In a statement the department said that it had taken the decision in light of the "exceptional circumstances" surrounding their 13-day ordeal in Iranian captivity.
But Lt Carman, the senior Royal Navy figure seized by the Iranians, told the BBC that he was "not interested in making money out of this".
"My main aim is to tell the story," he said.
"There's some people who might be making money, but that's an individual's decision, that's very private, but that's not something that myself or many of the others will do.
"I'd happily do it for free. But if there is money on offer then it would probably go to charity," Lt Carman added.
Royal Marine Captain Chris Air meanwhile echoed his fellow officer's comments by insisting he had no intention of selling his story to the highest bidder.
But defending the rights of the Royal Navy personnel to do so, he told ITV Granada News: "I'm not going to speak to the papers. I think some people are going to, and they are perfectly entitled to.
"I think it can be part of the process to get things off their mind. To be honest, it didn't seem that traumatic at the time to me and I don't think it's going to affect me in a terrible way."
Opposition parties have condemned the decision to allow the released sailors to sell their stories, with shadow defence secretary Liam Fox describing the move as "undignified".
"Many people who shared the anxiety of the hostages' abduction will feel that selling their stories is somewhat undignified and falls below the very high standards we have come to expect from our servicemen and women," he said.
Liberal Democrat defence spokesman Nick Harvey said that the MoD's decision would "certainly raise eyebrows".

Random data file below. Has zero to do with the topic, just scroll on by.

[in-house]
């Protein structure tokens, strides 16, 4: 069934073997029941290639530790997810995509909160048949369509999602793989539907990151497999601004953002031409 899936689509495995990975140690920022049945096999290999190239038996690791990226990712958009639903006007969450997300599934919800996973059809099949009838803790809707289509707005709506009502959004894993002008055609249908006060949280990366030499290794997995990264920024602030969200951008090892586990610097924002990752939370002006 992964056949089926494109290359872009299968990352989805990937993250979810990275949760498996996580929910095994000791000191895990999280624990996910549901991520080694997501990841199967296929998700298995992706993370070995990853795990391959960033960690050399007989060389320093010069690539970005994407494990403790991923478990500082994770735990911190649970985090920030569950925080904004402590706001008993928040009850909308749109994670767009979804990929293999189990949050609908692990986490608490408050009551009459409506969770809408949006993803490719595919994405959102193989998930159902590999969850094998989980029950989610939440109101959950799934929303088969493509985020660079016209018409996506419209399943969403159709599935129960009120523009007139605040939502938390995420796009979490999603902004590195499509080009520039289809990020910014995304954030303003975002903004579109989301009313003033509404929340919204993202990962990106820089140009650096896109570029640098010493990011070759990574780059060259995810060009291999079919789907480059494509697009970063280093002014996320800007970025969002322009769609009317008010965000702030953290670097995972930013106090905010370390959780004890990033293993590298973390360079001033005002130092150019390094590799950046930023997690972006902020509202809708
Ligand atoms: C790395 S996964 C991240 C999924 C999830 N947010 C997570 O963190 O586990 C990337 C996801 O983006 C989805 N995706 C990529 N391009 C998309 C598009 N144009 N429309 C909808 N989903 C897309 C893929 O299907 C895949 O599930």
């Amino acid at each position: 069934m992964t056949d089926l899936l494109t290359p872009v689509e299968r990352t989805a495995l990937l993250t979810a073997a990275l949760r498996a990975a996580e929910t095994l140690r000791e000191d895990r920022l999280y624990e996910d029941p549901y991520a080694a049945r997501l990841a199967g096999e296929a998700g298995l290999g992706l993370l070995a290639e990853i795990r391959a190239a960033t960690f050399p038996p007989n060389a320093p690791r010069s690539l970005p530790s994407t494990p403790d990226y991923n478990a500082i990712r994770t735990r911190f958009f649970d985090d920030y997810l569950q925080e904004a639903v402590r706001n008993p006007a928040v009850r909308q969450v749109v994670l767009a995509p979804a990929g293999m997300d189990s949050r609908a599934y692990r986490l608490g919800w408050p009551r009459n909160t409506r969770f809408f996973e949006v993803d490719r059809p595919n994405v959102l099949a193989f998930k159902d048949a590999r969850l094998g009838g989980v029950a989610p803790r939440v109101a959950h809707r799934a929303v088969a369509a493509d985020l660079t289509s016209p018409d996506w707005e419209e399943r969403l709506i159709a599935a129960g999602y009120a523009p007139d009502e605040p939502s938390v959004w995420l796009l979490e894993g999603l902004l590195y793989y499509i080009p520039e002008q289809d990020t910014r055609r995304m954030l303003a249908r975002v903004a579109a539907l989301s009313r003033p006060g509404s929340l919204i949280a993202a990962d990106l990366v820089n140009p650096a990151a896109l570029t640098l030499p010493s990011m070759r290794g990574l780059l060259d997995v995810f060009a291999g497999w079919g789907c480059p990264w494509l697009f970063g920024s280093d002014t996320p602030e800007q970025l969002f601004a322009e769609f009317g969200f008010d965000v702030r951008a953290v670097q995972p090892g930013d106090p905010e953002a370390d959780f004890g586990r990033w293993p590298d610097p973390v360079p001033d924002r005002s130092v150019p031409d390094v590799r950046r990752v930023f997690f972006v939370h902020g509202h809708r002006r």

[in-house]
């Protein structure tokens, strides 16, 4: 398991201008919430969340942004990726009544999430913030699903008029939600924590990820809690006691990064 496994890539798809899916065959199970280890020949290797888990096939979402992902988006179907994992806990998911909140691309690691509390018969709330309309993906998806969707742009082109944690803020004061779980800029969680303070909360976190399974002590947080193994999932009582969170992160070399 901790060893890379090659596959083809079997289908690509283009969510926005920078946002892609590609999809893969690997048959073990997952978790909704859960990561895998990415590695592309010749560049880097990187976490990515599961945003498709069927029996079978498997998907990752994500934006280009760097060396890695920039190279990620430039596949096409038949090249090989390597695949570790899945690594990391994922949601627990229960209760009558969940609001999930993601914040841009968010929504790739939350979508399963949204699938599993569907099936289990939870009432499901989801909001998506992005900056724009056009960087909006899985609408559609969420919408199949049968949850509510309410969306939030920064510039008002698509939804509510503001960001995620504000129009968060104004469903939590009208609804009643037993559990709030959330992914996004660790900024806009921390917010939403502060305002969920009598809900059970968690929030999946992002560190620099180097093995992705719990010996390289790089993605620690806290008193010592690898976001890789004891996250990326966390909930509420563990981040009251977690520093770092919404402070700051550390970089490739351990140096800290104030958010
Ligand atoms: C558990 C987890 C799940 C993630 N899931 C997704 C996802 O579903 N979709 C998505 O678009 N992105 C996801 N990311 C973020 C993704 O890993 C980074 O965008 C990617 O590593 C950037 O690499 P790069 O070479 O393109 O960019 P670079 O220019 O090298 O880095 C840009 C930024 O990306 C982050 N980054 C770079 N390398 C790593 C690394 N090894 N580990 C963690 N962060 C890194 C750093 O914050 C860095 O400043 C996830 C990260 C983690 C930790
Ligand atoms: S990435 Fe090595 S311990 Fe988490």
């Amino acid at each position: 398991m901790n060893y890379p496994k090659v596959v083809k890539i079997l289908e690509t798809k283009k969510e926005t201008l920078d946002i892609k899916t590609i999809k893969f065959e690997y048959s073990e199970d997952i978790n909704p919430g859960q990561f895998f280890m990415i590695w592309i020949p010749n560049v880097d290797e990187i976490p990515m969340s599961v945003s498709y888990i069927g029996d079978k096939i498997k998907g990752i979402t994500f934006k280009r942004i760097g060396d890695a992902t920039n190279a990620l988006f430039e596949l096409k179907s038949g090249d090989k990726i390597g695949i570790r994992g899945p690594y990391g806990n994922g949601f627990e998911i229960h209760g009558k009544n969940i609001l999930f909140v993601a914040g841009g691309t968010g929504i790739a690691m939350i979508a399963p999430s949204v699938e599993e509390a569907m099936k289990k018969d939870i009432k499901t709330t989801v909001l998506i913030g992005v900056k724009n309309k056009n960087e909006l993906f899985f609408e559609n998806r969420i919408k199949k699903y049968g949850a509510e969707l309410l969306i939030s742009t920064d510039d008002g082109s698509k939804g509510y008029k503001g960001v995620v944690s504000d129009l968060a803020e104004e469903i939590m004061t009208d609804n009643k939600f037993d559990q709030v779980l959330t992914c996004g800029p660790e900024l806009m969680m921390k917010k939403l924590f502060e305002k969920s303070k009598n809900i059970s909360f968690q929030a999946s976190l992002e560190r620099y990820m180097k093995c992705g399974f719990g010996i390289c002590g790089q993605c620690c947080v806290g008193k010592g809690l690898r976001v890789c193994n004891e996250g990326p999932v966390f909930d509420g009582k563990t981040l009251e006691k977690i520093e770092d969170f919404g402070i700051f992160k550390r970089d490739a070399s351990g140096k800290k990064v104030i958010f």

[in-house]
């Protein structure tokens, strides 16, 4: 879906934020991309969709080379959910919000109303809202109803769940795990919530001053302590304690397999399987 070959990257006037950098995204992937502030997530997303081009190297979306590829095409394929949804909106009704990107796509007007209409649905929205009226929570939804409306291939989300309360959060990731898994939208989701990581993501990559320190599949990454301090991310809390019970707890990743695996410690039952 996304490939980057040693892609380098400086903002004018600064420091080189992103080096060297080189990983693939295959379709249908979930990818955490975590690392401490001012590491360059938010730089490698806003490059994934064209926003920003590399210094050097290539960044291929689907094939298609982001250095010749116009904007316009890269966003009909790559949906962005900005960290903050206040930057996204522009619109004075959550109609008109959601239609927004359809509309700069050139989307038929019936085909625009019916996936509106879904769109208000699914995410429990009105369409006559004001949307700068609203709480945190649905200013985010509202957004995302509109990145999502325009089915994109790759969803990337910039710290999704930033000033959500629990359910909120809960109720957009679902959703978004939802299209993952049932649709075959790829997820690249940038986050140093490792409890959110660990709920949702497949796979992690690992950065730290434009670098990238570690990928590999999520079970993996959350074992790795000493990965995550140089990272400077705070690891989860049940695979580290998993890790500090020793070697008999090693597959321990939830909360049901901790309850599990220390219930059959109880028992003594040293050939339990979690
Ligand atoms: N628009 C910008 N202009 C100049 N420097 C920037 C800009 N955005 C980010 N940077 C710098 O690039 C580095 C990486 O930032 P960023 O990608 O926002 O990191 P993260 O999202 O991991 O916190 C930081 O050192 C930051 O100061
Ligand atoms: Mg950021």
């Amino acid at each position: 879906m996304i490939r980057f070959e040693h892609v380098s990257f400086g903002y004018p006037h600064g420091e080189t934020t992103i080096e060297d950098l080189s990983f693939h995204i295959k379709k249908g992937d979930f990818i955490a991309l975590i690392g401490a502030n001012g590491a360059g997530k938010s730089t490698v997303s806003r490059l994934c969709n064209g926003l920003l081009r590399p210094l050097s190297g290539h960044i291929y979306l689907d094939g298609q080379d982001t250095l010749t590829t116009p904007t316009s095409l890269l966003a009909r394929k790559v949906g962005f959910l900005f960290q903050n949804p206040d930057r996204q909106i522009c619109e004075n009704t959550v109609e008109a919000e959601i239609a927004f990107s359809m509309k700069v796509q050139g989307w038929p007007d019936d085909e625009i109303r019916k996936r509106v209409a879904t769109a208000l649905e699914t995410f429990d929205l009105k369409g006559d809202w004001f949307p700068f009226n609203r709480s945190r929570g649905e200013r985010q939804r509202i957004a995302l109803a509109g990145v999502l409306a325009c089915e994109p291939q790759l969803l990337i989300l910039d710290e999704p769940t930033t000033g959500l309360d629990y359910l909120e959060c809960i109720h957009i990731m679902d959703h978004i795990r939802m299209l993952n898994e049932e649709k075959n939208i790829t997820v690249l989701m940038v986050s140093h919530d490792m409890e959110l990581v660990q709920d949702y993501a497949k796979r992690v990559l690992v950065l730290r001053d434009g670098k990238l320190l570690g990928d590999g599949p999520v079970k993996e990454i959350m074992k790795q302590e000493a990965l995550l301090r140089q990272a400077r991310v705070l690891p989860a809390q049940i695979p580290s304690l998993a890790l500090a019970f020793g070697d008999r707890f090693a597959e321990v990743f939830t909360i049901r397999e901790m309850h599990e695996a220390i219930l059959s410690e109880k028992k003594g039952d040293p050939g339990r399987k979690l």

"I sincerely hope this will not backfire into a loss of public sympathy for the service personnel," Mr Harvey added.
Explaining the government's decision to allow the group from HMS Cornwall to sell their stories following their release, the MoD said the decision had been taken as a result of "exceptional media interest".
"It is a fact that the media have been making direct contact with the families and offering them significant sums of money – this is not something that the navy and the MoD have any control over," the statement continued.
"Quite aside from the 'human interest story' surrounding these individuals, there are also sensitive strategic issues in play. It was clear that the stories they had to tell were likely to have emerged via family and friends regardless of any decision the navy took.
"It was therefore decided to grant permission to speak to the media to those personnel that sought it, in order to ensure that the navy and the MoD had sight of what they were going to say – as well as providing proper media support to the sailors and marines in the same way as would have been the case in more ordinary circumstances," the MoD concluded.
Reports suggest that the 15 may now be able to command up to six figure sums for details of their ordeal, with the Sunday Times and Sunday Telegraph claiming that Leading Seaman Faye Turney - the only woman among the group – has already sold her story to ITV1's Tonight with Trevor McDonald show and a newspaper.
The eight Royal Navy sailors and seven marines arrived back in the UK last Thursday after being released by Tehran, which had insisted that the group had been in Iranian waters when they were seized on March 23rd - a claim refuted by the British government.
In the diplomatic row which ensued, images of the imprisoned military personnel were shown on Iranian television and beamed across the world as officials in London and Tehran sought to find an end to the stand-off.
The plight of the sailors attracted further media interest on Friday, when one of the released service men told a press conference that he and his fellow captives had been blindfolded and stripped during their ordeal, during which time they "faced constant psychological pressure".
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